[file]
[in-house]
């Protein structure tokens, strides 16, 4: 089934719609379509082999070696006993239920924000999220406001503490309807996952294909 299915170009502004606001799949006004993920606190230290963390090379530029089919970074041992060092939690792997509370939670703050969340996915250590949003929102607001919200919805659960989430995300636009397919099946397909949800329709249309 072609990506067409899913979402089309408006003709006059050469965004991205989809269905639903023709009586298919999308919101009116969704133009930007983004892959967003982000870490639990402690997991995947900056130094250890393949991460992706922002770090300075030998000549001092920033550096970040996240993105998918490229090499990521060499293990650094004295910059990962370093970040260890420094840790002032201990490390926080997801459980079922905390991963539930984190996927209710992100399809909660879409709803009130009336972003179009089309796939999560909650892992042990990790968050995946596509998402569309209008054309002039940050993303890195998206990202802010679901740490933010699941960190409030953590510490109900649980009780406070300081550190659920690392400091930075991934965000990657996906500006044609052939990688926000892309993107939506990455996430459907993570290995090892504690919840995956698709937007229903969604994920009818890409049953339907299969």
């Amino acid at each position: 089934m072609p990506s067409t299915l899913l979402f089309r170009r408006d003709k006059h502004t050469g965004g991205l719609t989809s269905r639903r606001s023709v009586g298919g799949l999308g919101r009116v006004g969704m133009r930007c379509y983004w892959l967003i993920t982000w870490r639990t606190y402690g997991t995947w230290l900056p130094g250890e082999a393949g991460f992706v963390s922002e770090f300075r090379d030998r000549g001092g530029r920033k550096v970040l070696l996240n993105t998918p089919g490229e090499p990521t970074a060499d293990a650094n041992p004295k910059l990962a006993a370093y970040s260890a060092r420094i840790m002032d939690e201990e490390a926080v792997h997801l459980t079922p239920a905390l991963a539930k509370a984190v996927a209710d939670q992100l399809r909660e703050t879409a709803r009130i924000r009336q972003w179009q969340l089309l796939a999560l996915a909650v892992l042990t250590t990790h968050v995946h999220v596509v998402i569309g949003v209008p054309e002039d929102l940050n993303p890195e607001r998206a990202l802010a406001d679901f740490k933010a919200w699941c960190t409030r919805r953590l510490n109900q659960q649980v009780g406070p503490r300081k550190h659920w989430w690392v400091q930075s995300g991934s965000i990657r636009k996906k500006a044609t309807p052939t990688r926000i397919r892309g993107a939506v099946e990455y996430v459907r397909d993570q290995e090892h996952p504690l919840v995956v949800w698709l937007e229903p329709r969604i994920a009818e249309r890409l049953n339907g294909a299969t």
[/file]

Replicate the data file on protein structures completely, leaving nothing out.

[in-house]
């Protein structure tokens, strides 16, 4: 089934719609379509082999070696006993239920924000999220406001503490309807996952294909 299915170009502004606001799949006004993920606190230290963390090379530029089919970074041992060092939690792997509370939670703050969340996915250590949003929102607001919200919805659960989430995300636009397919099946397909949800329709249309 072609990506067409899913979402089309408006003709006059050469965004991205989809269905639903023709009586298919999308919101009116969704133009930007983004892959967003982000870490639990402690997991995947900056130094250890393949991460992706922002770090300075030998000549001092920033550096970040996240993105998918490229090499990521060499293990650094004295910059990962370093970040260890420094840790002032201990490390926080997801459980079922905390991963539930984190996927209710992100399809909660879409709803009130009336972003179009089309796939999560909650892992042990990790968050995946596509998402569309209008054309002039940050993303890195998206990202802010679901740490933010699941960190409030953590510490109900649980009780406070300081550190659920690392400091930075991934965000990657996906500006044609052939990688926000892309993107939506990455996430459907993570290995090892504690919840995956698709937007229903969604994920009818890409049953339907299969």
């Amino acid at each position: 089934m072609p990506s067409t299915l899913l979402f089309r170009r408006d003709k006059h502004t050469g965004g991205l719609t989809s269905r639903r606001s023709v009586g298919g799949l999308g919101r009116v006004g969704m133009r930007c379509y983004w892959l967003i993920t982000w870490r639990t606190y402690g997991t995947w230290l900056p130094g250890e082999a393949g991460f992706v963390s922002e770090f300075r090379d030998r000549g001092g530029r920033k550096v970040l070696l996240n993105t998918p089919g490229e090499p990521t970074a060499d293990a650094n041992p004295k910059l990962a006993a370093y970040s260890a060092r420094i840790m002032d939690e201990e490390a926080v792997h997801l459980t079922p239920a905390l991963a539930k509370a984190v996927a209710d939670q992100l399809r909660e703050t879409a709803r009130i924000r009336q972003w179009q969340l089309l796939a999560l996915a909650v892992l042990t250590t990790h968050v995946h999220v596509v998402i569309g949003v209008p054309e002039d929102l940050n993303p890195e607001r998206a990202l802010a406001d679901f740490k933010a919200w699941c960190t409030r919805r953590l510490n109900q659960q649980v009780g406070p503490r300081k550190h659920w989430w690392v400091q930075s995300g991934s965000i990657r636009k996906k500006a044609t309807p052939t990688r926000i397919r892309g993107a939506v099946e990455y996430v459907r397909d993570q290995e090892h996952p504690l919840v995956v949800w698709l937007e229903p329709r969604i994920a009818e249309r890409l049953n339907g294909a299969t």